By RICK CASEY Copyright 2009 Houston Chronicle

Oct. 9, 2009, 12:02AM

It takes a lot of nerve to ask mayoral hopefuls to commit money to a new program these days, but that's what will happen Sunday when the major candidates face hundreds of citizens at an "accountability session" staged by The Metropolitan Organization.

TMO, a church-based community organization, wants $1 million over the next three years for a new job-training program.

My bet is that most, if not all, of the candidates will take the pledge, or at least agree to try to find the money.

Outrageous? Maybe not.

The Legislature this year overwhelmingly passed and the governor signed a bill authorizing $25 million over the next two years to encourage exactly such programs.

The legislation was sought by Republican State Comptroller Susan Combs in a study she issued last December showing a vital need to train workers for technical jobs that don't require college degrees. The Texas economy, the report said, could suffer if such training doesn't take place.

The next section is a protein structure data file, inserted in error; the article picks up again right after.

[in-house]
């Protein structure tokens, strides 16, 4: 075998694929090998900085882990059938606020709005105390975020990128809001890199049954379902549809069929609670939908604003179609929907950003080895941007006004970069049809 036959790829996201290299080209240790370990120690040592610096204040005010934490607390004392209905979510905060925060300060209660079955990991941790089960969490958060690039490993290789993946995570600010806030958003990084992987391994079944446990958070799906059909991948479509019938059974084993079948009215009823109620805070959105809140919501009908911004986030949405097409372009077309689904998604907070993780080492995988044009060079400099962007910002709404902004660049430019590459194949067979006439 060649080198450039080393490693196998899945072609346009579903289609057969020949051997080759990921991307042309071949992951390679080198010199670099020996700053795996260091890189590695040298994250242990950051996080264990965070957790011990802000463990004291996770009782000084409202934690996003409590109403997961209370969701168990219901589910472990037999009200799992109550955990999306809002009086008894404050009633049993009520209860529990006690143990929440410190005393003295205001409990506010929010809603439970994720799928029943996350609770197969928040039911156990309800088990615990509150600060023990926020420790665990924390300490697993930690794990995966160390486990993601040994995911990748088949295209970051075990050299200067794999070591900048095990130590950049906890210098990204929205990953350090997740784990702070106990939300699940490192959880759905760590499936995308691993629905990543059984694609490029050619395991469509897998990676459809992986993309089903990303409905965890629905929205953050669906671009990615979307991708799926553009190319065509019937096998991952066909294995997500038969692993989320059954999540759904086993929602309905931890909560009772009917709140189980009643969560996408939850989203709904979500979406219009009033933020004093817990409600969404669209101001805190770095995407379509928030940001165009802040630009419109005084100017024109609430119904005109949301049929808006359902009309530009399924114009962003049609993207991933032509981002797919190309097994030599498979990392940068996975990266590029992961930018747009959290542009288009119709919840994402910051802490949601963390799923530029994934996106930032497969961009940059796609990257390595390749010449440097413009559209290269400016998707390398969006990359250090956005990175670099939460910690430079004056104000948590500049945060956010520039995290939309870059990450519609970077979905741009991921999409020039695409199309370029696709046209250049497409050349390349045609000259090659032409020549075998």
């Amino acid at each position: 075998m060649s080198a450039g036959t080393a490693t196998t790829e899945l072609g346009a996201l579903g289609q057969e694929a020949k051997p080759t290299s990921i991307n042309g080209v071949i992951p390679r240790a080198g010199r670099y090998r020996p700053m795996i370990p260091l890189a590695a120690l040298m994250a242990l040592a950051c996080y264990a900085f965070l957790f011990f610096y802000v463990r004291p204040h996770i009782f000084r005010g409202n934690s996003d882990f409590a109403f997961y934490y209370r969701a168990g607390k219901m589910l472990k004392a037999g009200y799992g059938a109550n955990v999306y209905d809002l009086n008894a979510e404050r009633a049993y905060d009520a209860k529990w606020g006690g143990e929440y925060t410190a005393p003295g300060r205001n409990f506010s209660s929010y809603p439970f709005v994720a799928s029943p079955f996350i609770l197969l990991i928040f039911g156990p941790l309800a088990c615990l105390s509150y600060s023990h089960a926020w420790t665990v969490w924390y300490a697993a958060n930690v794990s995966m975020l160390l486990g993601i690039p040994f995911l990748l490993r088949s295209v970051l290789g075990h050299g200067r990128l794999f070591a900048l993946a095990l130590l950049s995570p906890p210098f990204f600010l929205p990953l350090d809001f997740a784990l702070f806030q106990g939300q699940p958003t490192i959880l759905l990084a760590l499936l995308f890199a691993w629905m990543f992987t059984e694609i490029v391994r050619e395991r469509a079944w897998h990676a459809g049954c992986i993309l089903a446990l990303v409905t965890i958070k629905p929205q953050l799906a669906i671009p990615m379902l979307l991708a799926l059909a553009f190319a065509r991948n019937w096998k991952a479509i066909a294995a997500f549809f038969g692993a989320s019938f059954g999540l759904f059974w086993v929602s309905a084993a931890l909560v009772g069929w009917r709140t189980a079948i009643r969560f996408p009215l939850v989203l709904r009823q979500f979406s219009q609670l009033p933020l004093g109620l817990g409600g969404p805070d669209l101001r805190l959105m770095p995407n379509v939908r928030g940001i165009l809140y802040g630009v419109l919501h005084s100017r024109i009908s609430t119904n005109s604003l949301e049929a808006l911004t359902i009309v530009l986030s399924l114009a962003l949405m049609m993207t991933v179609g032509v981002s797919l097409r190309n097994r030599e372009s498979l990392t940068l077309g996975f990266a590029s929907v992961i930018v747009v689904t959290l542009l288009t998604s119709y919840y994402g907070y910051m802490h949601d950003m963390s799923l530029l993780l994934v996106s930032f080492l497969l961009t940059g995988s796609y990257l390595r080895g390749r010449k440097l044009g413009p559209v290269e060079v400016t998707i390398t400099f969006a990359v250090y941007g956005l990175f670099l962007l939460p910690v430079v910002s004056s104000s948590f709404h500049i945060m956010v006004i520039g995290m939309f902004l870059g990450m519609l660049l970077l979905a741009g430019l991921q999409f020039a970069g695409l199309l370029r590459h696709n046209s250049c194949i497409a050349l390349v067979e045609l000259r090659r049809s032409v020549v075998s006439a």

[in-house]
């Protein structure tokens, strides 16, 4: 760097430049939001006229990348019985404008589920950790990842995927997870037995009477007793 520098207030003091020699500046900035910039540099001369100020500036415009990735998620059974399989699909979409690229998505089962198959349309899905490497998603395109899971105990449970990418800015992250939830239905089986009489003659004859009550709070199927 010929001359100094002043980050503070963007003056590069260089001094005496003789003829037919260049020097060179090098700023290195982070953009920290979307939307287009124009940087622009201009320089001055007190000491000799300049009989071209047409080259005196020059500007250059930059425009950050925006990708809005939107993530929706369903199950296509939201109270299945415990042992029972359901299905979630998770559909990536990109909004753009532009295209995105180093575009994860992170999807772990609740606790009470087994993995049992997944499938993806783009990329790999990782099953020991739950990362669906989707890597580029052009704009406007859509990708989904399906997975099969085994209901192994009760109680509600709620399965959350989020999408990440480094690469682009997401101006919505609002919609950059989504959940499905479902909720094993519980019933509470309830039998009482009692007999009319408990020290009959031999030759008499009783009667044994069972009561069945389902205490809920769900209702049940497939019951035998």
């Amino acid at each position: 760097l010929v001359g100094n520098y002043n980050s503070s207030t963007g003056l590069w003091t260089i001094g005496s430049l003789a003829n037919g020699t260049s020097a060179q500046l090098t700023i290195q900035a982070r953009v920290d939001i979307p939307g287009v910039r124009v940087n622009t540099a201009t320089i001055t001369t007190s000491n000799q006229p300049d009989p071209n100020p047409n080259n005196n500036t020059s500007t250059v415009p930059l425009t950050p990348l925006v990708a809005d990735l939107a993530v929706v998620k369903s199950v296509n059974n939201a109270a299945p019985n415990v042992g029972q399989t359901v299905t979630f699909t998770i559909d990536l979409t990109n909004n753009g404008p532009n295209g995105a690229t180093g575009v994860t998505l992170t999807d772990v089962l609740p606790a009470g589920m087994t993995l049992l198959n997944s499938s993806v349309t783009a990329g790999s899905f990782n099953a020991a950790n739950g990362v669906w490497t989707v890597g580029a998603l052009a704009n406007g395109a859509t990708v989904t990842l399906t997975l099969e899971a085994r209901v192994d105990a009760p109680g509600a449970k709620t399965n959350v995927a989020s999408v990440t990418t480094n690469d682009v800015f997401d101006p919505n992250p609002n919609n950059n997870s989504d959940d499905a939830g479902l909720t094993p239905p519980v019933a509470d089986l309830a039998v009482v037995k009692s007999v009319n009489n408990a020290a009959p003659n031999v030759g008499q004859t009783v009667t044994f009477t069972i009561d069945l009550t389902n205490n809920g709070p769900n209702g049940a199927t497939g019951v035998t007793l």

The study indicated community colleges are effective at such training.

The TMO proposal would recruit low-wage workers and give them intensive support as they go through community college training programs. The program differs from others in some key ways.

- The workers, often single parents who are struggling to stay afloat, meet regularly with a counselor and a support group. Issues of day care for their children, help with transportation and other causes of high dropout rates in standard job-training programs are dealt with.

- The program will work with the community colleges to develop special, intensive, five-day-a-week courses designed to get participants up to speed with math, reading comprehension and writing skills needed before they can succeed in college courses.